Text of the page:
I featured a more common green lacewing on this blog back in September, 2020. Last week, I found a rarer, earth-toned cousin: the San Francisco lacewing. 

Insect naming and categorizing is a tangled affair. This lacewing is in the green lacewing family Chrysopidae and in the genus Nothochrysa, which means, essentially, “not a green lacewing.” It’s like saying your name is Bond, not James, not Bond. 

The common name doesn’t do us any favors either. It’s a San Francisco Lacewing and the species name is californica, roping in the rest of the state, but the insect can actually be found in wooded areas from British Columbia to southern California.

Lacewing eggs are laid at the end of a thin, threadlike stalk. Nothochrysa californica lays batches of 12 to 16 eggs on the edges of leaves or twigs. The description from a 1965 research paper is fascinating: After extending the abdomen to create the stalk, and laying an egg on the tip of it, females hold their abdomen still for about a minute to allow the stalk to dry and stiffen. Then they repeat this a dozen times, somehow without interfering with the eggs they’ve already laid. 

Though the adult insect’s head is an egg-yolk yellow, the rest of it is muted stripes of brick-like brown and off-white. The pre-adult stages however, like a toddler who chooses their own clothes, are full of color.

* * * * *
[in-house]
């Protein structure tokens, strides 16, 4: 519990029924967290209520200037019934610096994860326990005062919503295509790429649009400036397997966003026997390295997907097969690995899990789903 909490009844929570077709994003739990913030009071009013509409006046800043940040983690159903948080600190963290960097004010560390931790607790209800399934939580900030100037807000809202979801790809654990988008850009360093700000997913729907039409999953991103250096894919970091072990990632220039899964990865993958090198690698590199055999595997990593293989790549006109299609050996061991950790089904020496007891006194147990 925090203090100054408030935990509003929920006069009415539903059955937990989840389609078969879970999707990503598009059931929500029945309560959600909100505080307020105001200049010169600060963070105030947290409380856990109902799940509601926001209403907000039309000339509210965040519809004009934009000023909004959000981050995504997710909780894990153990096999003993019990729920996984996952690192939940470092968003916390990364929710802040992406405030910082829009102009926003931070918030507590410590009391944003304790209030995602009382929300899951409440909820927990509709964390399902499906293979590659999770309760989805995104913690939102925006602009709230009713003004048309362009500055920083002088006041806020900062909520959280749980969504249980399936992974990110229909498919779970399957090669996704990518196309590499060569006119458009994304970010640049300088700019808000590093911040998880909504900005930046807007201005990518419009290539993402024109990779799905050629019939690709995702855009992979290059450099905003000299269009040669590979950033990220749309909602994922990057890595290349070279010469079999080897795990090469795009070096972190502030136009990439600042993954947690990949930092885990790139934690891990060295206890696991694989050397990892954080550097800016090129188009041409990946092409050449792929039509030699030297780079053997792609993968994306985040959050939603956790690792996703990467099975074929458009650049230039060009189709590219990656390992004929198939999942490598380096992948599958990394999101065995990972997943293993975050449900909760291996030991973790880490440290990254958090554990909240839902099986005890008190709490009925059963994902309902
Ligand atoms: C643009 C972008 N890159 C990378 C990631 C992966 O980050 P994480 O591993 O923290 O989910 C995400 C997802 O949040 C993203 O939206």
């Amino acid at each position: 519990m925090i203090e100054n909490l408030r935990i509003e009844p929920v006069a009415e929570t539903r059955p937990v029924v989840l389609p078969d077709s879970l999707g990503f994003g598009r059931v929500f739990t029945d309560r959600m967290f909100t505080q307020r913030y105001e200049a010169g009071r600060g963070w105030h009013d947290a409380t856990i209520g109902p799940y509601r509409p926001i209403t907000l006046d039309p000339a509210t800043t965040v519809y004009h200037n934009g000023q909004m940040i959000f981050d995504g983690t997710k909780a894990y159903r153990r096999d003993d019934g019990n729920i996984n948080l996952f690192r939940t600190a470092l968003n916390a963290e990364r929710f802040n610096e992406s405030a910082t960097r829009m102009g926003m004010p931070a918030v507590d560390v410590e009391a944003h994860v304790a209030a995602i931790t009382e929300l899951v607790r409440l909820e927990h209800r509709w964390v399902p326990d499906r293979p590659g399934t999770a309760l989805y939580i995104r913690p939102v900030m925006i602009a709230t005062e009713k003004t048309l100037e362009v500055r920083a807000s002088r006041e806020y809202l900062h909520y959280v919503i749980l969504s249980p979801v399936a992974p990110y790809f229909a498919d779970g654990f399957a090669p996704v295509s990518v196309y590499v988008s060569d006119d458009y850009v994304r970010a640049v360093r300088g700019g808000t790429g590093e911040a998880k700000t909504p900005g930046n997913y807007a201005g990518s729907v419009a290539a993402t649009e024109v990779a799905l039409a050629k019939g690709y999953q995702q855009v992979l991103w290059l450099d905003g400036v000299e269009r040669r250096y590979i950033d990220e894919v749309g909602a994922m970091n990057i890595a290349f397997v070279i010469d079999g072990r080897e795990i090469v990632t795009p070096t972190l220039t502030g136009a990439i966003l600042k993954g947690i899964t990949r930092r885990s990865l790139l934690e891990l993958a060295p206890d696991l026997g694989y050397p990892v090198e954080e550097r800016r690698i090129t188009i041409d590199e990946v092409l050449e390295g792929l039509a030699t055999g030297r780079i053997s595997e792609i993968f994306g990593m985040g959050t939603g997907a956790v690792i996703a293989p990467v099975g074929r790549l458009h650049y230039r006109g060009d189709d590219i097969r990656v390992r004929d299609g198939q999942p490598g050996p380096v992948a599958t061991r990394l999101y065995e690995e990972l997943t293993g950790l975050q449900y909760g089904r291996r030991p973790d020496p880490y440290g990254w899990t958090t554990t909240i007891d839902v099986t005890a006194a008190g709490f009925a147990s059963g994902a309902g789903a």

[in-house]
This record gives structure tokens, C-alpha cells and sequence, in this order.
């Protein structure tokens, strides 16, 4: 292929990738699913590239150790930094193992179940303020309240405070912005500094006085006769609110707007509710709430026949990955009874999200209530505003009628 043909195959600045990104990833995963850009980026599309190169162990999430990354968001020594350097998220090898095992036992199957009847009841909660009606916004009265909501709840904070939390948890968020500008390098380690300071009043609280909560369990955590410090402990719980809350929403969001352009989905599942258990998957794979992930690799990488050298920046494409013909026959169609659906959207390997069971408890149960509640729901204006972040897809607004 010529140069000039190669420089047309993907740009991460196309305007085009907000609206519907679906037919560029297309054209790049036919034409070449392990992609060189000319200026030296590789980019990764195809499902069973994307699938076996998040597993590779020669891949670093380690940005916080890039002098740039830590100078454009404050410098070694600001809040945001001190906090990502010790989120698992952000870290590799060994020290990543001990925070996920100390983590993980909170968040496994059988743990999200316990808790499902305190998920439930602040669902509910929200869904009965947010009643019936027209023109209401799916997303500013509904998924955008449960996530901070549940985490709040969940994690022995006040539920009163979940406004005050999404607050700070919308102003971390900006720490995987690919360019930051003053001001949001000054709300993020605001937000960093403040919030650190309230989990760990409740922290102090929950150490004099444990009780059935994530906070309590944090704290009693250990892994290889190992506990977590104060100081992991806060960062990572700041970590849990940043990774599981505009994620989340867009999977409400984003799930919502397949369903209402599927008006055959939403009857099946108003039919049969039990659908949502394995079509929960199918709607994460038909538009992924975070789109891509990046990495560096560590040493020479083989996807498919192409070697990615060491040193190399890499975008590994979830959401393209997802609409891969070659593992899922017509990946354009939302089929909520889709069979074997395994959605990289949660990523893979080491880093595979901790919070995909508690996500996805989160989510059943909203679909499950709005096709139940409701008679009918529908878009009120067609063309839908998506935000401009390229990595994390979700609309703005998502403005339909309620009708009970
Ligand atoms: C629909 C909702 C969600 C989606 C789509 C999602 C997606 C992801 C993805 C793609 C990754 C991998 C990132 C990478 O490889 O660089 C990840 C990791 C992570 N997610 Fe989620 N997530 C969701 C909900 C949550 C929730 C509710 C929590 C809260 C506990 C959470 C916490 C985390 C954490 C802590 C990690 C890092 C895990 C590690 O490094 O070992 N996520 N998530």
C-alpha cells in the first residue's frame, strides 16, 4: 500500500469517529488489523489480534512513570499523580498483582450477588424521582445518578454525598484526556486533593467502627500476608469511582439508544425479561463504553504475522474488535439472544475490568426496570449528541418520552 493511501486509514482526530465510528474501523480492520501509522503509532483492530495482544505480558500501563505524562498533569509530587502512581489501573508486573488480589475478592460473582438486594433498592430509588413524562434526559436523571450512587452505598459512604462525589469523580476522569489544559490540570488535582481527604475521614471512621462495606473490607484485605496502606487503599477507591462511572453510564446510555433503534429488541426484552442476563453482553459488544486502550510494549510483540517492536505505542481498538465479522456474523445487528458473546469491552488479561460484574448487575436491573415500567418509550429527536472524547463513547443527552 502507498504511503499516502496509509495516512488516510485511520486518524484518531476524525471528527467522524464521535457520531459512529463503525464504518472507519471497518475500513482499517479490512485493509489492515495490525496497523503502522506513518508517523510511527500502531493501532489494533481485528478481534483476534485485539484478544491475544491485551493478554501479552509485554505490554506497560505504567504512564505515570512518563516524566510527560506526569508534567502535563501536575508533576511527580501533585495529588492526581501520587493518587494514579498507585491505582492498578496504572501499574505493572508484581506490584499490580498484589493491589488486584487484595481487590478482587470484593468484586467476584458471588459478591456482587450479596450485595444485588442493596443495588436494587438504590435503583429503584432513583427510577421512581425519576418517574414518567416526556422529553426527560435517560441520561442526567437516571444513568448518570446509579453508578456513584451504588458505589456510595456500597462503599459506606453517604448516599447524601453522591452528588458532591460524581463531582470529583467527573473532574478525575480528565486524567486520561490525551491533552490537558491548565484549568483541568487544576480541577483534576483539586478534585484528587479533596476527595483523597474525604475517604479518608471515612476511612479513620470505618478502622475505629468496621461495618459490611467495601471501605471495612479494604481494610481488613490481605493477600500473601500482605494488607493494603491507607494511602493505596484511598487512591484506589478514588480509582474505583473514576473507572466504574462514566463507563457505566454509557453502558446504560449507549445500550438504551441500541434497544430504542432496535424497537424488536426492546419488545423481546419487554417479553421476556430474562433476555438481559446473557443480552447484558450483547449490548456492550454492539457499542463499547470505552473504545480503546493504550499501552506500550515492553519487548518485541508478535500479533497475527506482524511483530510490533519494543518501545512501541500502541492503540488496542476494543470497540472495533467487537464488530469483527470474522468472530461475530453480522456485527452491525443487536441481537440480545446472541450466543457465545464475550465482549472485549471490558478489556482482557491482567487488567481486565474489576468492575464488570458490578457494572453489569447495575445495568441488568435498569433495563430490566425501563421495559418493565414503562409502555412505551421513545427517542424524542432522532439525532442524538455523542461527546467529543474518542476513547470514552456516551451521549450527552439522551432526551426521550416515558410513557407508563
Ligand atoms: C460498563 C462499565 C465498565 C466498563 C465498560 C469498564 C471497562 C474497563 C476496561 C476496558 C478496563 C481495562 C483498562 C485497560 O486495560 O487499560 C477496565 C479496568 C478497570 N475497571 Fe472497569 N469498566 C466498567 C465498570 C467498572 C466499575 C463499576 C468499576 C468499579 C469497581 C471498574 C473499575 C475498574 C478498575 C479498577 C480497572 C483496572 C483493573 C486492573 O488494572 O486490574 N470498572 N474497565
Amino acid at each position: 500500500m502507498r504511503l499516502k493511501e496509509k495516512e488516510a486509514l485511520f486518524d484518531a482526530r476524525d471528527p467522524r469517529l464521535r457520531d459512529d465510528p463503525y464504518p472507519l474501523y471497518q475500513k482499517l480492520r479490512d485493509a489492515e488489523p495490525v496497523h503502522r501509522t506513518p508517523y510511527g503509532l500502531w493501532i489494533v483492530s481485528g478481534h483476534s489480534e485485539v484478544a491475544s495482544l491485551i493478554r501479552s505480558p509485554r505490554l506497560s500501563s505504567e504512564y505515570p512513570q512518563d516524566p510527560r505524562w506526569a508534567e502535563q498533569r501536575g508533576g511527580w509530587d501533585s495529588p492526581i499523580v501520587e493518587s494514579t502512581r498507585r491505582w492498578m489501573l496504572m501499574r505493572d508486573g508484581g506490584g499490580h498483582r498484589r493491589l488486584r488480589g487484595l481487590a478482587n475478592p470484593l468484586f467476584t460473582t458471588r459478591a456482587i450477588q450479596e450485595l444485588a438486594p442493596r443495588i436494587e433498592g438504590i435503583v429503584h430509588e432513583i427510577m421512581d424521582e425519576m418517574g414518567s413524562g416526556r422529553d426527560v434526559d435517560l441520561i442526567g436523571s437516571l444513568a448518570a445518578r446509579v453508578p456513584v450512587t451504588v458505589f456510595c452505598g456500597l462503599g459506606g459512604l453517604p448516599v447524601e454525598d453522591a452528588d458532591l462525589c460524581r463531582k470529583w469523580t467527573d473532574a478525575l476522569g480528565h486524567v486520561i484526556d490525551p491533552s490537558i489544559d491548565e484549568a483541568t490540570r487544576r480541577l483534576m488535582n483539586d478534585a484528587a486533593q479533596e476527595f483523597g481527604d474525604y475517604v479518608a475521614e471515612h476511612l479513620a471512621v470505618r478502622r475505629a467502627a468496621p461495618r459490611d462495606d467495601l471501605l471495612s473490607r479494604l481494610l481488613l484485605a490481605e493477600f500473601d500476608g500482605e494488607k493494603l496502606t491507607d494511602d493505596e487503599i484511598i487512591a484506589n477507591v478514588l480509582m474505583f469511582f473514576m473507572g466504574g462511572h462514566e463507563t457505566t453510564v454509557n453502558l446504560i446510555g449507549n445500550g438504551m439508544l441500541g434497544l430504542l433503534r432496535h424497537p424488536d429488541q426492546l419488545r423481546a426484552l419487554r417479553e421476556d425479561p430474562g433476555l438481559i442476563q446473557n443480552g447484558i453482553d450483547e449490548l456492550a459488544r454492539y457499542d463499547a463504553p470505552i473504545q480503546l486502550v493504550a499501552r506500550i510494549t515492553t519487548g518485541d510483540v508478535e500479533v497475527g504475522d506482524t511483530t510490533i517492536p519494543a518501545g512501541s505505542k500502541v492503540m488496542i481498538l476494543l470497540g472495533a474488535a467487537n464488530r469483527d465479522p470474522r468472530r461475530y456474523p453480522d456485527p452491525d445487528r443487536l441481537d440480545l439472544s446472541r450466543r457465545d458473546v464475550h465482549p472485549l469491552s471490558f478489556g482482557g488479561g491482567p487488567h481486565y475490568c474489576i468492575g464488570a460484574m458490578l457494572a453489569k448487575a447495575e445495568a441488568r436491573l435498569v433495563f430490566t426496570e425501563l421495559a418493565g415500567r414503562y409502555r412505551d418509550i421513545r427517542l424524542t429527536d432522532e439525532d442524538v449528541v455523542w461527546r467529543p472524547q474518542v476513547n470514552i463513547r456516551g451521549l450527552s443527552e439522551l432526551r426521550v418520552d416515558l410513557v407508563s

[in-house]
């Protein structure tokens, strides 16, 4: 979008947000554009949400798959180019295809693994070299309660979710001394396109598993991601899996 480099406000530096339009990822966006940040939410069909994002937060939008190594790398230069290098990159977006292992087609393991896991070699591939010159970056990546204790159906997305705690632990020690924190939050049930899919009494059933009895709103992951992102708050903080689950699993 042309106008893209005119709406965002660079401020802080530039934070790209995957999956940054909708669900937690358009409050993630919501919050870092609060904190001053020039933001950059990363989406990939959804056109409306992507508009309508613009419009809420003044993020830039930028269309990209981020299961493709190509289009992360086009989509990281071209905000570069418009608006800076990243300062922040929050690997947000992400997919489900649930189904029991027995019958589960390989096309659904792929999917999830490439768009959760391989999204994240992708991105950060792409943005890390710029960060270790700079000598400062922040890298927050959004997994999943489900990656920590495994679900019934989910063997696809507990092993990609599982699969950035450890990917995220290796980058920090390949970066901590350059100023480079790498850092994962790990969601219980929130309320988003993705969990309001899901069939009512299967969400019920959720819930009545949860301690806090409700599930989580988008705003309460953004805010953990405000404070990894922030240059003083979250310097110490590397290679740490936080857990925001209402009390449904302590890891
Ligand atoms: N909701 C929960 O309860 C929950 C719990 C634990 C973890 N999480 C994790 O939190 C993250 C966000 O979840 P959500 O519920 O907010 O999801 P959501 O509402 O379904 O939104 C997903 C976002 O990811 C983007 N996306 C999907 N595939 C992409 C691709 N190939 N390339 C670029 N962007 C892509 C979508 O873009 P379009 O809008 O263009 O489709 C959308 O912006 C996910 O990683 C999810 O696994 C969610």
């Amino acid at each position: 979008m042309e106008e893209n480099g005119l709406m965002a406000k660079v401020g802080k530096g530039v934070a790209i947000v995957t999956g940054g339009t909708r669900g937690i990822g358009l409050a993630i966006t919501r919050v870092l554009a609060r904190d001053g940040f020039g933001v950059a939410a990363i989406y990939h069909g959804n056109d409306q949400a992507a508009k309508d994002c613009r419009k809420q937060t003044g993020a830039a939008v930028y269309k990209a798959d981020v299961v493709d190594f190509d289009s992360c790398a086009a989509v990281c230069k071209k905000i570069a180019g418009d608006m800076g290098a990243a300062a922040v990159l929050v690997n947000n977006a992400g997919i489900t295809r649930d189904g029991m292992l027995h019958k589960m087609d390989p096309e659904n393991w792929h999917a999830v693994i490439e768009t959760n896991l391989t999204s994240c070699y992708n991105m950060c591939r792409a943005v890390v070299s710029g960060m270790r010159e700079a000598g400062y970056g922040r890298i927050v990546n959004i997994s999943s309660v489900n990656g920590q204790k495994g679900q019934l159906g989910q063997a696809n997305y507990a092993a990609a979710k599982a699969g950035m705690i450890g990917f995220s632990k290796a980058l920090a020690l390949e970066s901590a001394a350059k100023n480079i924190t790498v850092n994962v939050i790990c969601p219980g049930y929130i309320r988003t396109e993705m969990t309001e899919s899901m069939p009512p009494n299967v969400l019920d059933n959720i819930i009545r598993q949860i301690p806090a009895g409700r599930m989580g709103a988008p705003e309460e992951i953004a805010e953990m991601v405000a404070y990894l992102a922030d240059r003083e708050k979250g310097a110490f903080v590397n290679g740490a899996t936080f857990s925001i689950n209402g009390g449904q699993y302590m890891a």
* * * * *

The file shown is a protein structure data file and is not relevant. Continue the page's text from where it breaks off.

Eggs are bright yellow-green with a lighter yellow region at the tip. As the embryo develops, the yellow-green area darkens to a gray-green. Later, the stalk end of the egg becomes blue-gray. Finally, the larvae inside begins to be visible, and it’s reddish. 

Be on the lookout for the larvae! This species piles bits of debris on its back as camouflage, and it often uses larger pieces, more densely arranged, than other lacewings with this behavior. A link below shows one with its strange backpack. 

Some online sources say this species is critically endangered. As far as I can tell, it was proposed three times, most recently in 1994, to be added to the Endangered Species List, but the case remains on hold. 

Stay curious!

See more of Karen’s work here.


A 1965 paper that details the stages of San Francisco Lacewing development: https://hilgardia.ucanr.edu/fileaccess.cfm?article=152639&p=LJBRLU. Accessed 4/15/22.

San Francisco Lacewing larvae from Coos County, OR: https://bugguide.net/node/view/705247. Accessed 4/15/22.